Department of Basic Education 2020/21 Annual Report
09 November 2021
Chairperson: Ms B Mbinqo-Gigaba (ANC)
In a virtual meeting, the Department of Basic Education (DBE) briefed the Committee on its annual report for 2020/21, providing details of its achievements and challenges in meeting its objectives for the period under review. Its presentation included an overview of the service delivery environment and context, its performance in implementing its programmes, and the financial and Auditor General's reports.
The Committee raised a variety of matters for discussion, including targets which were not reached; the disruption of school construction activities by communities seeking work opportunities; the DBE’s overachievement in having built 32 schools against a target of 24; its efforts to rebuild storm-damaged schools; how it set certain targets, and what informed them; the number of teachers absorbed within the system that were aged below 30; principals who were dissatisfied at the level of support that they received from the district managers, and the reasons for this; irregular expenditure due to implementing agents and infrastructure projects that were underway; and consequence management for implementing agents that inflated the costs of projects.
Members asked about the failure to process invoices within 30 days and consequence management for responsible officials; the delays in the publication of the Accelerated School Infrastructure Delivery Initiative (ASIDI) report; plans in place to ensure that there was support for disabled learners; how the DBE would improve remote support to learners to ensure that they were not left behind; the shortage of teachers, and vacant posts not being filled; qualified Free State teachers struggling to find employment; the use of teacher assistants as cleaners at some schools; poor monitoring of underperforming schools, and consequence management processes for district officials who were supposed to visit those schools.
Other issues discussed included the withholding of conditional grants; comprehensive sexuality education and the DBE's response to increasing child pregnancies; progress in tabling the Basic Education Amendment (BELA) Bill and the Second Children’s Amendment Bill (SCAB); strengthening of the DBE's engagement processes; improving critical research; the R1 million donated by the Chinese government towards water tankers; senior management vacancies not being filled; and the recommendation to appoint an accounting team to help the Department to prepare financial statements.
Members indicated they would follow up with further questions in writing, and asked that answers be received by the Committee within seven days.
DBE's 2020/21 Annual Report
Dr Granville Whittle, Acting Director-General, DBE, said that the annual report covered the Covid-19 period, during which there were several lockdowns.
Ms Carol Nuga Deliwe, Chief Director: Planning, Research and Coordination, DBE, led the presentation on the DBE’s planned performance against the annual performance plan (APP) for the 2020/2021 financial year.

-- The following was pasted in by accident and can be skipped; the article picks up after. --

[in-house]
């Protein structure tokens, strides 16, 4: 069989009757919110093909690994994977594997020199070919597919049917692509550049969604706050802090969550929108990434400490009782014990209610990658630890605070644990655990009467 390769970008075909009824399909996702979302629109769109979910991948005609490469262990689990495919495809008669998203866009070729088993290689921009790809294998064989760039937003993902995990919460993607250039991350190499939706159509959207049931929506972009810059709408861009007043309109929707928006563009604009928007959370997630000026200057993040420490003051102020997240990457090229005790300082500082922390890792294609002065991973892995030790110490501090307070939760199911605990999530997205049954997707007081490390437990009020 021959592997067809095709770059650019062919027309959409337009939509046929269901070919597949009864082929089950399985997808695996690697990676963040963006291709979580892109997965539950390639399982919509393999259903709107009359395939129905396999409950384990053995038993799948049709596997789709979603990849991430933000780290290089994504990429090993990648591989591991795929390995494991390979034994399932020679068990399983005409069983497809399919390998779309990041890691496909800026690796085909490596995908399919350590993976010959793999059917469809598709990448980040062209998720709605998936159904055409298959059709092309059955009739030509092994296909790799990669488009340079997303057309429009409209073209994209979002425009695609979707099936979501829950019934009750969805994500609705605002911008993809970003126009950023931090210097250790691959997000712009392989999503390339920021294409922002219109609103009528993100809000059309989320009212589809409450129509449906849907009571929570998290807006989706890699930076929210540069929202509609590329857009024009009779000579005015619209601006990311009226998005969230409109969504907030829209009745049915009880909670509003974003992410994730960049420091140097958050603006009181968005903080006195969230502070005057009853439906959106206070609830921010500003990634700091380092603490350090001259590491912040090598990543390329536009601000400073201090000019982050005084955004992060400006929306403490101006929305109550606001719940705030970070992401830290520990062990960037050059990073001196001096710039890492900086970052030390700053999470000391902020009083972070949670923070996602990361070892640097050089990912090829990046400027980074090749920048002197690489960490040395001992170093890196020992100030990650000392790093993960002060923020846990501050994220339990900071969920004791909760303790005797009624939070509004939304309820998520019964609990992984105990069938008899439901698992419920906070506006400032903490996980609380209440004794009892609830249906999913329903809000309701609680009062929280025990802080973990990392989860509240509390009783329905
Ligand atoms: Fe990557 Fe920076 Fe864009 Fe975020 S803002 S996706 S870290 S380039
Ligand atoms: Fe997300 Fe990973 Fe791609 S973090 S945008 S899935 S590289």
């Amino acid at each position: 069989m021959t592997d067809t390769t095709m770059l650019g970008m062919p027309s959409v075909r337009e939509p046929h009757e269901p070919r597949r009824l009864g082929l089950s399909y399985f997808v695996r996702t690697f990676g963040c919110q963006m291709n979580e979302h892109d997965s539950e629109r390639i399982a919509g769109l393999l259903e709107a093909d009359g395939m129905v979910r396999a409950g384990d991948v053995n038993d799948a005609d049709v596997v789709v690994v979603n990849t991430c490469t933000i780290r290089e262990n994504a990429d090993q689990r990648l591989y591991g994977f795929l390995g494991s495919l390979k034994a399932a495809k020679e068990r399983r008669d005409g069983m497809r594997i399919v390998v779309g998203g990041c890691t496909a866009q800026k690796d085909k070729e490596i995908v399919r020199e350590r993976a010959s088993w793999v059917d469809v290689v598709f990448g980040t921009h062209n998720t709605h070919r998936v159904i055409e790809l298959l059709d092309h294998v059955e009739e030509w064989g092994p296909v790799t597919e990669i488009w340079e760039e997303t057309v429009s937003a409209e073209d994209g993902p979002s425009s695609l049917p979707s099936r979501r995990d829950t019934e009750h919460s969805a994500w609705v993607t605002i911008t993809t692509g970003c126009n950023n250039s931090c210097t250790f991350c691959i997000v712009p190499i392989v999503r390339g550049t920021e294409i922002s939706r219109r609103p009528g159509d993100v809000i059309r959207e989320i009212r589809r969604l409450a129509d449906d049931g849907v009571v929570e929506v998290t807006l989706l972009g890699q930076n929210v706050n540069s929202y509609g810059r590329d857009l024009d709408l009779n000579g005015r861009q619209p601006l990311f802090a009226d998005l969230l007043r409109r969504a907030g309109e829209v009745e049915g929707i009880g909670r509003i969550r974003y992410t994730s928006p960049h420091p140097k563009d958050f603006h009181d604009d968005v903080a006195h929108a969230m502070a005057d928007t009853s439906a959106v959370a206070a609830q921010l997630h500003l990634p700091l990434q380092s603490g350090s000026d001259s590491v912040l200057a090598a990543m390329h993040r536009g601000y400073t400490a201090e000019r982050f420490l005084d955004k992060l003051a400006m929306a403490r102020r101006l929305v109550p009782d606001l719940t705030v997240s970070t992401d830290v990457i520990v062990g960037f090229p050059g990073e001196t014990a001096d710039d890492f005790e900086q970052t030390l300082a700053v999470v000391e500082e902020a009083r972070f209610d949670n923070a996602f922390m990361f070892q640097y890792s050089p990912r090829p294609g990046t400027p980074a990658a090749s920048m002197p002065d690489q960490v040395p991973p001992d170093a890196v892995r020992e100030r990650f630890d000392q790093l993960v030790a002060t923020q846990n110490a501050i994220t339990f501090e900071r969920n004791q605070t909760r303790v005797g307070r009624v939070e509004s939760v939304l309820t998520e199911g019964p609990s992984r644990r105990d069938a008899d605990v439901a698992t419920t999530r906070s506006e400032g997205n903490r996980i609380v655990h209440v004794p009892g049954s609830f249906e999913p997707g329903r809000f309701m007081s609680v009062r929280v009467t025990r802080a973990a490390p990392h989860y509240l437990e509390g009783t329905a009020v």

Mr Patrick Khunou, Chief Financial Officer (CFO), DBE, presented the Department's expenditure for the financial year, as well as the Auditor-General’s (AG's) report.
The activities of the DBE had been structured into five programmes:
Programme 1 - Administration;
Programme 2 - Curriculum Policy, Support and Monitoring;
Programme 3 - Teachers, Education Human Resources, and Institutional Development;
Programme 4 - Planning, Information and Assessment; and
Programme 5 - Educational Enrichment Services
The annual status bar for indicators constituted a total of 69 indicators, of which 55 were achieved (80%), 12 were partially achieved (17%), and 2 were not achieved (3%). The indicators not achieved or partially achieved correlated with areas around Covid-19 and delays due to the lockdown.
The presentation covered an overview of the service delivery environment and context, the Department's programme performance, the financial report for 2020/21, and the Auditor General's report.
(See attached document for details).
Mr E Siwela (ANC) expressed concern over the continued disruption of construction activities – especially the sanitation by business forums. This problem seemed to persist. Since this problem would be present for a long time, and as Covid-19 did not help matters, what was the DBE going to do to try and mitigate the demands of the business forums that continued to disrupt building or construction activities, and which in the end contributed to unachieved targets?
He had heard that the DBE was building schools, which was quite good. However, what was happening to the schools that had been destroyed by storms? To date, in Bushbuckridge in particular, there were schools that had been blown away. It was almost a year now, and seemingly there was nothing being done to rebuild the schools. Could it be the reason that these schools were not budgeted for, because no one would have budgeted for storm damage? It would be important for the DBE and Provincial Education Departments (PEDs) to try and rebuild these schools, as the failure to do so, in his view, lowered the morale of the educators and learners. This would ultimately lead to poor performance by those learners in their exams.